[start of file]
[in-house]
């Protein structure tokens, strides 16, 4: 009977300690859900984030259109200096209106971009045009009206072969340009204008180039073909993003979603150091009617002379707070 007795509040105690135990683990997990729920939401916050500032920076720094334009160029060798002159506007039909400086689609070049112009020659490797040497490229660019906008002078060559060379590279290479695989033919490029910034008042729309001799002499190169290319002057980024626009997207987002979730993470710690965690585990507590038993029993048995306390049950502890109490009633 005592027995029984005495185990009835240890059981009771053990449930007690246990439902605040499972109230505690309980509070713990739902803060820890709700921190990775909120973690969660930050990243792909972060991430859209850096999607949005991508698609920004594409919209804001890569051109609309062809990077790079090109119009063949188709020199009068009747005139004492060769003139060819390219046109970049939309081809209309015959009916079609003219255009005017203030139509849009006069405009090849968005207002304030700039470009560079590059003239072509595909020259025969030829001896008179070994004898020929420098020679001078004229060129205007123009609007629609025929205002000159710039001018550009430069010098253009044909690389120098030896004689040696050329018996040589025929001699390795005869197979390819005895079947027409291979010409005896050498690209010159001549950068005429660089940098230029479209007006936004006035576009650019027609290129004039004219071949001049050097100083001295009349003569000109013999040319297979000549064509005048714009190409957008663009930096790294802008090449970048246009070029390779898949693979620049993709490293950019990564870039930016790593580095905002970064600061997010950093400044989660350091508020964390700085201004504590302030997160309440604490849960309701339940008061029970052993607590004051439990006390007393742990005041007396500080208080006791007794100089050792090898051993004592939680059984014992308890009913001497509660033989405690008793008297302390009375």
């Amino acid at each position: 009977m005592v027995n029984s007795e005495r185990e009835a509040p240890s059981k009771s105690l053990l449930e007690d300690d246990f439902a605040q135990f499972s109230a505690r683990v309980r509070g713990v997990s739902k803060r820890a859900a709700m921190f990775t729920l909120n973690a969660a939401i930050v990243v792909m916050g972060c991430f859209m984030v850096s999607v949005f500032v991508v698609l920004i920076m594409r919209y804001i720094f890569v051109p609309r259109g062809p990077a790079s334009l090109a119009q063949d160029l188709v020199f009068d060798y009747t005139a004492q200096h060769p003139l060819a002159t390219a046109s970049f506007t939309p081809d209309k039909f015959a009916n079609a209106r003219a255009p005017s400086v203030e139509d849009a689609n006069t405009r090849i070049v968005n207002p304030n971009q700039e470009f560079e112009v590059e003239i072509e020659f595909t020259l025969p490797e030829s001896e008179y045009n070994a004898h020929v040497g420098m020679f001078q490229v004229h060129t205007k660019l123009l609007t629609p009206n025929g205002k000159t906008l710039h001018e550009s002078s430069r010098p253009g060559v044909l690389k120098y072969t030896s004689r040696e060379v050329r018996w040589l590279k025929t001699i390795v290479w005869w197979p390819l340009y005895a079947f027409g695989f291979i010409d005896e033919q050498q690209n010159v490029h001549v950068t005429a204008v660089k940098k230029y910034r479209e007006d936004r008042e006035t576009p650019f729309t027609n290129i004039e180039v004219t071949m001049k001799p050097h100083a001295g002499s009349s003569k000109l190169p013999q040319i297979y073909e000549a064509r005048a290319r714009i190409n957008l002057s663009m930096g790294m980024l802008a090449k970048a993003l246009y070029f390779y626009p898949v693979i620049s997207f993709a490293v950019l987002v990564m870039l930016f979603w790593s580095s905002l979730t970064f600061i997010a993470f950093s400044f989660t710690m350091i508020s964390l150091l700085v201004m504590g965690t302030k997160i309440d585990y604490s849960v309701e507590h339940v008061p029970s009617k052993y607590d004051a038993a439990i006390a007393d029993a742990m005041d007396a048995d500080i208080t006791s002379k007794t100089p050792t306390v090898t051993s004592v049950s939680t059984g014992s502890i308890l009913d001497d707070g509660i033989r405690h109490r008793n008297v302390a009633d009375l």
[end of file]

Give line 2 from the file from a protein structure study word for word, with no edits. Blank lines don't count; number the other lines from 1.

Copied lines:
């Protein structure tokens, strides 16, 4: 009977300690859900984030259109200096209106971009045009009206072969340009204008180039073909993003979603150091009617002379707070 007795509040105690135990683990997990729920939401916050500032920076720094334009160029060798002159506007039909400086689609070049112009020659490797040497490229660019906008002078060559060379590279290479695989033919490029910034008042729309001799002499190169290319002057980024626009997207987002979730993470710690965690585990507590038993029993048995306390049950502890109490009633 005592027995029984005495185990009835240890059981009771053990449930007690246990439902605040499972109230505690309980509070713990739902803060820890709700921190990775909120973690969660930050990243792909972060991430859209850096999607949005991508698609920004594409919209804001890569051109609309062809990077790079090109119009063949188709020199009068009747005139004492060769003139060819390219046109970049939309081809209309015959009916079609003219255009005017203030139509849009006069405009090849968005207002304030700039470009560079590059003239072509595909020259025969030829001896008179070994004898020929420098020679001078004229060129205007123009609007629609025929205002000159710039001018550009430069010098253009044909690389120098030896004689040696050329018996040589025929001699390795005869197979390819005895079947027409291979010409005896050498690209010159001549950068005429660089940098230029479209007006936004006035576009650019027609290129004039004219071949001049050097100083001295009349003569000109013999040319297979000549064509005048714009190409957008663009930096790294802008090449970048246009070029390779898949693979620049993709490293950019990564870039930016790593580095905002970064600061997010950093400044989660350091508020964390700085201004504590302030997160309440604490849960309701339940008061029970052993607590004051439990006390007393742990005041007396500080208080006791007794100089050792090898051993004592939680059984014992308890009913001497509660033989405690008793008297302390009375």